We perform our best when we are actively engaged in what we do. But research suggests that the majority of employees are not engaged at work, which impacts our performance and ultimately, our success.
Employee disengagement is one of the most pervasive problems facing businesses today. A 2012 study by Gallup found that only 30% of workers in the US are actively engaged, while 52% were not engaged, and a further 18% were actively disengaged. While it may be more common than you thought, there are no upsides to disengagement, but there are a few ways you can address it head on.
Set Your Goals
If you are feeling disengaged at work, you need to take a step back and look at the bigger picture. One of the most common reasons employees become disengaged is that they don’t have a greater goal to work towards. By setting yourself long-term career goals, you will not only have more purpose and direction, you will also have a personal measure of your career success, which will drive you to work harder.
Even setting yourself short-term goals for your projects can help you become more engaged. A 2012 study entitled Goals (th)at Work: Goals, Monetary Incentives, and Workers’ Performance found that workers with goals performed 15% better than those without, and there are plenty of similar studies to support this finding. Increased productivity often means increased engagement, which leads to better results, and a better working experience overall.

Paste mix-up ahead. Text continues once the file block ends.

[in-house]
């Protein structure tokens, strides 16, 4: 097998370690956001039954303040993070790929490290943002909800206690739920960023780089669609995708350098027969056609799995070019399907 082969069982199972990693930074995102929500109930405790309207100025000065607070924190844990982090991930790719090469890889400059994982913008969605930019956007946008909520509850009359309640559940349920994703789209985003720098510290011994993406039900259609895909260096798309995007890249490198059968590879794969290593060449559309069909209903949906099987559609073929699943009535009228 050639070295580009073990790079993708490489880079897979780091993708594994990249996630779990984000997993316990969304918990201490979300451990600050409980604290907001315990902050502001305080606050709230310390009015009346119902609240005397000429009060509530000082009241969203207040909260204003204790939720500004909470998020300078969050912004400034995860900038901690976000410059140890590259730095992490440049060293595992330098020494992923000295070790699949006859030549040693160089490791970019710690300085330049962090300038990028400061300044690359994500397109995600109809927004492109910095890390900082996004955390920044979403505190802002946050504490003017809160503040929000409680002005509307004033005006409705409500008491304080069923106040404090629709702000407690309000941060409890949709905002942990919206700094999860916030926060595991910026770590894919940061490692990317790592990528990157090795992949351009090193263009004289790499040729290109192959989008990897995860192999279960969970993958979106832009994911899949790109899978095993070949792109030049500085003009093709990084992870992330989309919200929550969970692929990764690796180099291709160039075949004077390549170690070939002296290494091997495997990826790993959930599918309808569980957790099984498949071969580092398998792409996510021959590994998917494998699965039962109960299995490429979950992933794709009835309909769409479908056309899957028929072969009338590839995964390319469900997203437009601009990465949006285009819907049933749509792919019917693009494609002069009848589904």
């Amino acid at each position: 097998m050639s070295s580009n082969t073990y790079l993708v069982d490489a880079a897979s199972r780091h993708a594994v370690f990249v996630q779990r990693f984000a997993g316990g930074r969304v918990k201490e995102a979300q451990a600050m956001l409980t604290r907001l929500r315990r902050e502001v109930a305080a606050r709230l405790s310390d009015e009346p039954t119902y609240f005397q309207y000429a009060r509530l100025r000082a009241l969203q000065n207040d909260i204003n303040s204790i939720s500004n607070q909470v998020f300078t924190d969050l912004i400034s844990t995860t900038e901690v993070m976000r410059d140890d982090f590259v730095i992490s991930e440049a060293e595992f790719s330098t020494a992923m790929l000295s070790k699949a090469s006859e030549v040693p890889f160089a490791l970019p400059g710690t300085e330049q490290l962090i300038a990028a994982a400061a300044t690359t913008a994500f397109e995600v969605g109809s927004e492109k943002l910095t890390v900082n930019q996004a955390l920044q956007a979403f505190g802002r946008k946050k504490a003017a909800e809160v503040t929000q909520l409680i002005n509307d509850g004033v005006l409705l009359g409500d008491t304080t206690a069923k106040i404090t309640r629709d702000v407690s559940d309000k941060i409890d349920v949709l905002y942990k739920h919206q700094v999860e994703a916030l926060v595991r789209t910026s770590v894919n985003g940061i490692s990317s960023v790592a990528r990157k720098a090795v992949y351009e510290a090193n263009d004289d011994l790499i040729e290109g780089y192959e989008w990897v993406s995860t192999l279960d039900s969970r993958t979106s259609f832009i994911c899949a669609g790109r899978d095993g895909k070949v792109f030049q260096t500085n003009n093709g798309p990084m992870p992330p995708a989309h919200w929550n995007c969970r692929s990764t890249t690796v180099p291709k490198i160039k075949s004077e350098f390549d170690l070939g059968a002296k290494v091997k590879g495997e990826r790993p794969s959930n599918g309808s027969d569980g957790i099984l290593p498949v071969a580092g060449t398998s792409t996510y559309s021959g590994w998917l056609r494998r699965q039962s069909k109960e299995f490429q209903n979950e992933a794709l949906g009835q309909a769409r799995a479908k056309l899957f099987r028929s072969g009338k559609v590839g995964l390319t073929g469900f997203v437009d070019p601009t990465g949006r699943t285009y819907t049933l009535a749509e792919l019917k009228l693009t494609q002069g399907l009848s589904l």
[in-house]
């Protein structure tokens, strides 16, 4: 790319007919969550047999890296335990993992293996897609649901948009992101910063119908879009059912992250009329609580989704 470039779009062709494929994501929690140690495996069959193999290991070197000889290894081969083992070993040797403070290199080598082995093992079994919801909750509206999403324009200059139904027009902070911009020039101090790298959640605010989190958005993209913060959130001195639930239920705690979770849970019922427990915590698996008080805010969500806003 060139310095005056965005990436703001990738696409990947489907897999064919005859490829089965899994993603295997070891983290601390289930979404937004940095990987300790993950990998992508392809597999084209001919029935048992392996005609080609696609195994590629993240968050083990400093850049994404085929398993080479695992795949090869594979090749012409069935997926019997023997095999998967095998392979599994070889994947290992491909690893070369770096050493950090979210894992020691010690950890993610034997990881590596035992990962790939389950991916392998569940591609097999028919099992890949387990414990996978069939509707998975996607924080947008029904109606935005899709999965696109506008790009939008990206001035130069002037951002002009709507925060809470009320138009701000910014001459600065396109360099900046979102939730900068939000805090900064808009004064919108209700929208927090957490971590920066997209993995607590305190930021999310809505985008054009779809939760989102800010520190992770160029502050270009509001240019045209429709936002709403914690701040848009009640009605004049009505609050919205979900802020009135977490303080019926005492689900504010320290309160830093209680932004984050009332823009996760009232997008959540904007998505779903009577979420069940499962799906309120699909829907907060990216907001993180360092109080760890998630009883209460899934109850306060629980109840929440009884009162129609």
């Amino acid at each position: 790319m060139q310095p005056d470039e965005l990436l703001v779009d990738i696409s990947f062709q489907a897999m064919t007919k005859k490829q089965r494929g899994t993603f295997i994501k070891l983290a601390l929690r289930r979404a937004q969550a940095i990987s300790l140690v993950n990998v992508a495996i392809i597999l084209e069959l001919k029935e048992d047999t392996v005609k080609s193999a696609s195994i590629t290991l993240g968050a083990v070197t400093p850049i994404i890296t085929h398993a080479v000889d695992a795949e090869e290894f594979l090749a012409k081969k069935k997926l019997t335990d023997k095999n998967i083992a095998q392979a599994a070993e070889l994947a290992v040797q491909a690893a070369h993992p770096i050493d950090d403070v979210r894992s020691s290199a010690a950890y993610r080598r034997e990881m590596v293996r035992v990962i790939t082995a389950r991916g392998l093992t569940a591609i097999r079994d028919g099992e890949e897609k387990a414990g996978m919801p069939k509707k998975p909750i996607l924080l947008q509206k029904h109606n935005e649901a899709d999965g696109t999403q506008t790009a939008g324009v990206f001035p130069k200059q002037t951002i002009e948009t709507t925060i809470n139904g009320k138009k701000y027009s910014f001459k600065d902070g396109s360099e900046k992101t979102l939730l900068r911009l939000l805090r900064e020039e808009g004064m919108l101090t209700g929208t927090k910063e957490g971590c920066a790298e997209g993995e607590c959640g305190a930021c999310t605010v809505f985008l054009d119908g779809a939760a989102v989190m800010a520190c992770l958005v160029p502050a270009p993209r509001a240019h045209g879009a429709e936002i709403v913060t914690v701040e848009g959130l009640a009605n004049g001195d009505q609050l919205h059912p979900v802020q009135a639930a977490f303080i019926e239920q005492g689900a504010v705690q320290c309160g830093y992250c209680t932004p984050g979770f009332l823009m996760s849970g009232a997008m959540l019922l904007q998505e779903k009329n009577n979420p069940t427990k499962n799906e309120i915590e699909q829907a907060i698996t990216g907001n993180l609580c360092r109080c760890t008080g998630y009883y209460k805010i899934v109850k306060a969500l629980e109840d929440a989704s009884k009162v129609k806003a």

Work With Your Manager
According to Custom Insight, 5 of the top 10 drivers of employee disengagement relate to management. Among the most common complaints were lack of purpose, cooperation, and feedback, all of which are fundamental to achieving success for both the business and your career.
One of the most common mistakes we see people make in their careers is not working closely with their managers. This is problematic because the views that an employer & employee can have for the same role can diverge, especially as time goes on. By working closely with your management, you can align your career goals with their business needs, and build a role that is more fulfilling and in line with both your needs and theirs, helping you become both more engaged and more successful.
Figure Out Why
We could quote all the research in the world, but we will never be able to tell you exactly why you are disengaged. Your feelings of disengagement could be associated with bad management, lack of career goals, or simply a loss of interest in the work you do. Whatever the reason, if you really want to become more engaged at work, you need to figure out why you were disengaged in the first place. Once you have done that, you can begin to properly address the issue.
While disengagement may not be a sudden or immediate problem, it is not something that will go away with time, and ignoring it will only hurt your career. Some of the steps you can take to address disengagement have been outlined above, but sometimes you’re trying to force a square peg into a round hole. If you have exhausted all other options, it may be time to start looking for a role that engages you naturally.